Now, theorists Angelo and Hu have taken those same Spitzer observations and compared the data to a computer model of the planet’s atmosphere. The model takes the star’s luminosity and heat into account, and it describes how well the atmosphere transports heat. The result is a different interpretation of the data. The measured temperature difference between day and night is only 900K instead of 1300K. This difference, while still far outside our earthbound experience, is compatible with an atmosphere that surrounds the planet.

In addition to eliminating the lava-flow scenario, Angelo and Hu also rule out a water- or carbon-dioxide-based atmosphere. However, the observations are consistent with an atmosphere based on nitrogen or carbon monoxide. Whatever the atmosphere is made of, it has to be quite thick to survive so close to the star.

“Angelo and Hu have taken a simple approach that I really like,” Demory says. “This broadens the view that we had two years ago.”

Now the ball lands once more in the observers’ court. While Spitzer observations have proven invaluable to understanding the planet’s heat emissions, visible-light observations will improve our understanding of the planet’s reflected light. Demory, a member of the Characterizing Exoplanets Satellite (CHEOPS) science team, is advocating hundreds of hours to monitor the strange world of 55 Cancri e once CHEOPS launches in 2019.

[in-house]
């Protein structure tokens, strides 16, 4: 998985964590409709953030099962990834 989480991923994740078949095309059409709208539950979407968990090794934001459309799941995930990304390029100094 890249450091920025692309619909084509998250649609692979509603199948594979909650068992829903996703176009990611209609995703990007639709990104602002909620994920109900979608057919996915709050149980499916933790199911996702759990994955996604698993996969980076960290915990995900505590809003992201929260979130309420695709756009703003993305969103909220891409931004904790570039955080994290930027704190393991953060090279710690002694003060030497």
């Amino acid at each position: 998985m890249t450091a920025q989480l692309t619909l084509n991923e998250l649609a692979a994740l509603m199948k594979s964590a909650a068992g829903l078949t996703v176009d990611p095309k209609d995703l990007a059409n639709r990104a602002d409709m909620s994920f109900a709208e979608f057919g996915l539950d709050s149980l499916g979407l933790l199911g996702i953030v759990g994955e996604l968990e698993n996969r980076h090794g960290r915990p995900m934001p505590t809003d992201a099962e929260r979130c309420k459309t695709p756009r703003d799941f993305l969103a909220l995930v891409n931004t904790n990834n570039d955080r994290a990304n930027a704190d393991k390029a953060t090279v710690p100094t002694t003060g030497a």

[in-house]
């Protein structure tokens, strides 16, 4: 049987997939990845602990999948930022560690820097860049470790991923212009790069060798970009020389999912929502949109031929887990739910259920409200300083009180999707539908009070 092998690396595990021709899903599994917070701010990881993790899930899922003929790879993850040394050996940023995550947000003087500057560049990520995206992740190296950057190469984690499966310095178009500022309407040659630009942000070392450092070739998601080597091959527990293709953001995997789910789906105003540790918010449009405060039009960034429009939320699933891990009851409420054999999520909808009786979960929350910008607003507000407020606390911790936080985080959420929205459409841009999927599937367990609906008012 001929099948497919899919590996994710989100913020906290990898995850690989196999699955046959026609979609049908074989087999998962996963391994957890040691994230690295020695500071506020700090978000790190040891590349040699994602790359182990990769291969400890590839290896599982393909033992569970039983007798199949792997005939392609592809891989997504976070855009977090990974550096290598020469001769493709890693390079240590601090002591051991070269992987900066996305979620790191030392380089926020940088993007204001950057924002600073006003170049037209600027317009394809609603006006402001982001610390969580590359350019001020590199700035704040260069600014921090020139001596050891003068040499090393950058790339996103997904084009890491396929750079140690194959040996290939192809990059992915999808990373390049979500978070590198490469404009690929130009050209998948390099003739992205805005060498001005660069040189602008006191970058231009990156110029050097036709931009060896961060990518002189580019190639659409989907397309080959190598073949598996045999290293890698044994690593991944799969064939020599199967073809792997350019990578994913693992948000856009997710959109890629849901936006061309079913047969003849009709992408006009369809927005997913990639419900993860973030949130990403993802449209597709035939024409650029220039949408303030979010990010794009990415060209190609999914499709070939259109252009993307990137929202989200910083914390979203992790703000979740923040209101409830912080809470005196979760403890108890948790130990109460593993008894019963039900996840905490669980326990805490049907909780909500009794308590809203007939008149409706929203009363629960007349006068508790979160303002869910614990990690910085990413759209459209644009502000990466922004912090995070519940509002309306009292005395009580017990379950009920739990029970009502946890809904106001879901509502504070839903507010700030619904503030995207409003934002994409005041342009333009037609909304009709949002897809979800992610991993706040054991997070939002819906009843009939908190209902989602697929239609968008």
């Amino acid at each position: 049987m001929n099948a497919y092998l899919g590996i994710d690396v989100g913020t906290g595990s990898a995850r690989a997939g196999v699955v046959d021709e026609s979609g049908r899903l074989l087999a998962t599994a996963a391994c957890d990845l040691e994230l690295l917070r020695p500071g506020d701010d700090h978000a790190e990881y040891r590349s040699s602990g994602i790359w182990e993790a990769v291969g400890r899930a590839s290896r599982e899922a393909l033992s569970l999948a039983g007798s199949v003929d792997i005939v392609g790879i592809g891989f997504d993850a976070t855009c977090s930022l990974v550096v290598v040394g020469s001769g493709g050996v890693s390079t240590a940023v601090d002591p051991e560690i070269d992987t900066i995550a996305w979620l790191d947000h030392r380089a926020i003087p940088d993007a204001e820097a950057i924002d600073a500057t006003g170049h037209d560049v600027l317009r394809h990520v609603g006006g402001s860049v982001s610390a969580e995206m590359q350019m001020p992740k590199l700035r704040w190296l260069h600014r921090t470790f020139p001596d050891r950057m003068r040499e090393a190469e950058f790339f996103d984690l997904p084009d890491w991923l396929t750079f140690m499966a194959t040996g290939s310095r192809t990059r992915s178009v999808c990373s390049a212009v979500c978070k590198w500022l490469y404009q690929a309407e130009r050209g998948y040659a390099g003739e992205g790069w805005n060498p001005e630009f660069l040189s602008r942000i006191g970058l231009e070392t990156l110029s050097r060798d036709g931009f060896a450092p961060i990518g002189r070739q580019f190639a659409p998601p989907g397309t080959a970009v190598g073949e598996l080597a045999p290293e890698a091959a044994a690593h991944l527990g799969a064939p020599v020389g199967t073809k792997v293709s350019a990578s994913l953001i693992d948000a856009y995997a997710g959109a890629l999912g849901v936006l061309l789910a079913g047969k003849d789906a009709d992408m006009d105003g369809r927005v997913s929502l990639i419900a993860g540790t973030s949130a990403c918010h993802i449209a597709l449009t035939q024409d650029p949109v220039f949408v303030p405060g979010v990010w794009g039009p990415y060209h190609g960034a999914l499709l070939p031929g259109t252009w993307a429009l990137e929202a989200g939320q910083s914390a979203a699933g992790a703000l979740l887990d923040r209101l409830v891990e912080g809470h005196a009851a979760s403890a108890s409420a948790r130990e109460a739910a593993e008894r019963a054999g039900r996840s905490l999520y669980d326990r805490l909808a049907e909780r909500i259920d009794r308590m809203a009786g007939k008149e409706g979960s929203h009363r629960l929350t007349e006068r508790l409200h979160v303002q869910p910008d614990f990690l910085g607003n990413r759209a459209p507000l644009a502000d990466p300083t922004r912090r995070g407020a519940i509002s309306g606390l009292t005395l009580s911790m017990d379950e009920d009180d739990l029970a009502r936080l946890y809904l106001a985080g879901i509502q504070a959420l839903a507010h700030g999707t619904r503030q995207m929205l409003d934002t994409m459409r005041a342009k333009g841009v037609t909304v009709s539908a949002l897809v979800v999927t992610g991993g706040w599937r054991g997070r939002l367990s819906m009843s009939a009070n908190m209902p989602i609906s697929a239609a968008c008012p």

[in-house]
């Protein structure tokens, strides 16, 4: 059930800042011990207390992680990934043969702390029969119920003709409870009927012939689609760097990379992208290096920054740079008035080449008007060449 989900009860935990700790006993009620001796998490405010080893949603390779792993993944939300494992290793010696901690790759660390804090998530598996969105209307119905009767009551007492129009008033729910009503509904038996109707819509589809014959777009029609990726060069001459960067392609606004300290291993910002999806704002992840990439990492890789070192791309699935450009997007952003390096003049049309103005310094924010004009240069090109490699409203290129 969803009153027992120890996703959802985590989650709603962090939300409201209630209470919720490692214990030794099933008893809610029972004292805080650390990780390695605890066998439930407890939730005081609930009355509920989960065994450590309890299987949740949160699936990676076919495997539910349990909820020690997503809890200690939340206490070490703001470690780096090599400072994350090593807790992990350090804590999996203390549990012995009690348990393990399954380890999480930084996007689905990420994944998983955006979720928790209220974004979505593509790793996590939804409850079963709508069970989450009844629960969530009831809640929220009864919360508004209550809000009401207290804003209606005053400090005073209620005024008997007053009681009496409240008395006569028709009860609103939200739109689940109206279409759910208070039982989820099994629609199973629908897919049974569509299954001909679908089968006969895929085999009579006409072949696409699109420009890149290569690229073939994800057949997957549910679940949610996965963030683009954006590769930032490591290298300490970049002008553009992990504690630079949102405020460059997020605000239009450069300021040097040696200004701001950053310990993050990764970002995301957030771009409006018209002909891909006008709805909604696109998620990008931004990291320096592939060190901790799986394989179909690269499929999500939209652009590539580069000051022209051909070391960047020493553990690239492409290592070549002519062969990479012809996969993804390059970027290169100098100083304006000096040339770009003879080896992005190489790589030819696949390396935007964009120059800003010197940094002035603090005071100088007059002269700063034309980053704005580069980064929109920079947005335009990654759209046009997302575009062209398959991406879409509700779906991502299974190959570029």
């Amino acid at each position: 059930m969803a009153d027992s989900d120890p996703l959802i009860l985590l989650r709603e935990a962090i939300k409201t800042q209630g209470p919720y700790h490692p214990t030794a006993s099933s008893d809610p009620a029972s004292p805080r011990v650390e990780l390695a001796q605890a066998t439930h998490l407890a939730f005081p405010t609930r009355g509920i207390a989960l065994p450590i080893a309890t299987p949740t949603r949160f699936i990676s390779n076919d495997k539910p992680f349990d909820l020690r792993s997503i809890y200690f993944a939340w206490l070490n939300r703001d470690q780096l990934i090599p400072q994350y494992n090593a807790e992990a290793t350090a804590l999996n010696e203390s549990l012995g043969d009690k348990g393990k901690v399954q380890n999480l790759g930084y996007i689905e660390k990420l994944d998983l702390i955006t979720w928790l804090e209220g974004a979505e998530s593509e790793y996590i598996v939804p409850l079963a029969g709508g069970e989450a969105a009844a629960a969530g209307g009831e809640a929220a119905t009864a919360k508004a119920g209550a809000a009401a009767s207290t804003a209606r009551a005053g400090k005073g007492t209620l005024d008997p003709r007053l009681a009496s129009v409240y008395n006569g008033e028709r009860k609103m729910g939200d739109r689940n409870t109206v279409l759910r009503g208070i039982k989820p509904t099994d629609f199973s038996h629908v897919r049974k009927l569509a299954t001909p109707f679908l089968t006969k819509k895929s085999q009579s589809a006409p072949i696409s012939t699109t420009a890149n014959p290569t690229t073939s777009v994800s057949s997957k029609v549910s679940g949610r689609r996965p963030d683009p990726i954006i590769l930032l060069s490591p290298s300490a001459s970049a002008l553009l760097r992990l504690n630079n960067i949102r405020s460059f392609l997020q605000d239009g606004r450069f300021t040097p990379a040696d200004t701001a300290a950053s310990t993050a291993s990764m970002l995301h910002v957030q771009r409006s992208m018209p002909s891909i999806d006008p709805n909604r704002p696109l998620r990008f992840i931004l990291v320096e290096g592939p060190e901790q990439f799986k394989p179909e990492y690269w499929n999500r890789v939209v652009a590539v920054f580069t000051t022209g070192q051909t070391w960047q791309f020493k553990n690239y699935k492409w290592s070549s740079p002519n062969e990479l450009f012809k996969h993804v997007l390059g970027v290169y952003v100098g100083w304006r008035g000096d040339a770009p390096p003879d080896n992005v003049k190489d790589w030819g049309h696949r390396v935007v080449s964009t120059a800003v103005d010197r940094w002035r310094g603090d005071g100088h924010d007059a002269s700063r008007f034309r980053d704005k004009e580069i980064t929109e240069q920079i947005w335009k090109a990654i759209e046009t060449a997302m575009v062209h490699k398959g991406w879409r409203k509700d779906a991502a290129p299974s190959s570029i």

Image of Dieter Kreuer

Dieter Kreuer

November 28, 2017 at 4:54 pm


(University of Bern, Germany)

Just for the record, Bern is not in Germany, but in Switzerland (it's even the capital of that state).

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Monica Young

November 30, 2017 at 9:22 am

Of course you're right, I've made the change - thanks!

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March 20, 2018 at 4:57 am

Dear Ms. Young,

Please note that on the same day as Renyu's paper was published my student Mark Hammond and I published a paper in ApJ (posted on Astro-ph at the same time as Renyu's) on the atmospheric dynamics of 55 Cancri-e. You can find that on Astro-ph at . We also concluded that Brice Demory's observations are most likely explained by a fairly thick atmosphere, but used a much more sophisticated climate model to make comparisons with the phase curve. We found that it is not so easy to explain the phase curve with a high molecular weight atmosphere, but the evidence pushing towards a lot of hydrogen in the atmosphere comes down to the hot-spot phase shift, which needs to be confirmed in follow-up. Mark will be presenting our new work on CO atmospheres at the 2018 UK Exoplanet Community meeting ( .

Though I know Renyu well, and even was on a NASA proposal with him recently, interestingly enough neither of us knew the other was working on 55 Cancri. It is very gratifying to see the same conclusion arrived at independently by somewhat different methods.

Raymond T. Pierrehumbert
Halley Professor of Physics
University of Oxford